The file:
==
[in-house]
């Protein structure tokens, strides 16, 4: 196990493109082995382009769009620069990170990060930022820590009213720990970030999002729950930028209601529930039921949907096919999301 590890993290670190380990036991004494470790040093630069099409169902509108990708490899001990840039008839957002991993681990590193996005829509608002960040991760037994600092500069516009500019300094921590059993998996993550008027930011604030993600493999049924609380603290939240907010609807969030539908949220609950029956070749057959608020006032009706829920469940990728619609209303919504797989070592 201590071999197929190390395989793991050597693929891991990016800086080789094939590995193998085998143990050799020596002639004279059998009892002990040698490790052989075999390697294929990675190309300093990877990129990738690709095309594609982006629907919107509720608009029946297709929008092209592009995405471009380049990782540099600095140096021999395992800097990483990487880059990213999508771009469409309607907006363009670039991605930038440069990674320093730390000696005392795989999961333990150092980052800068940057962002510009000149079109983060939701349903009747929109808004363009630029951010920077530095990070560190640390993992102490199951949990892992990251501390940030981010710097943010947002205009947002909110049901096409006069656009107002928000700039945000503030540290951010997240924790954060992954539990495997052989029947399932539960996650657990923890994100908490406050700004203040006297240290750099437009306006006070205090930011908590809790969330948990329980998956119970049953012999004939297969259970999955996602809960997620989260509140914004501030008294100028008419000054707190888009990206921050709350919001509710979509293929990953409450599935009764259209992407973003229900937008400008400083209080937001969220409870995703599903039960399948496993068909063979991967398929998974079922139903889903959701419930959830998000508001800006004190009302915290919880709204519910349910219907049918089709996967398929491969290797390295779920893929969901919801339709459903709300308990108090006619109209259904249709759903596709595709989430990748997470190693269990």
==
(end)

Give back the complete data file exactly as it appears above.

[in-house]
């Protein structure tokens, strides 16, 4: 196990493109082995382009769009620069990170990060930022820590009213720990970030999002729950930028209601529930039921949907096919999301 590890993290670190380990036991004494470790040093630069099409169902509108990708490899001990840039008839957002991993681990590193996005829509608002960040991760037994600092500069516009500019300094921590059993998996993550008027930011604030993600493999049924609380603290939240907010609807969030539908949220609950029956070749057959608020006032009706829920469940990728619609209303919504797989070592 201590071999197929190390395989793991050597693929891991990016800086080789094939590995193998085998143990050799020596002639004279059998009892002990040698490790052989075999390697294929990675190309300093990877990129990738690709095309594609982006629907919107509720608009029946297709929008092209592009995405471009380049990782540099600095140096021999395992800097990483990487880059990213999508771009469409309607907006363009670039991605930038440069990674320093730390000696005392795989999961333990150092980052800068940057962002510009000149079109983060939701349903009747929109808004363009630029951010920077530095990070560190640390993992102490199951949990892992990251501390940030981010710097943010947002205009947002909110049901096409006069656009107002928000700039945000503030540290951010997240924790954060992954539990495997052989029947399932539960996650657990923890994100908490406050700004203040006297240290750099437009306006006070205090930011908590809790969330948990329980998956119970049953012999004939297969259970999955996602809960997620989260509140914004501030008294100028008419000054707190888009990206921050709350919001509710979509293929990953409450599935009764259209992407973003229900937008400008400083209080937001969220409870995703599903039960399948496993068909063979991967398929998974079922139903889903959701419930959830998000508001800006004190009302915290919880709204519910349910219907049918089709996967398929491969290797390295779920893929969901919801339709459903709300308990108090006619109209259904249709759903596709595709989430990748997470190693269990």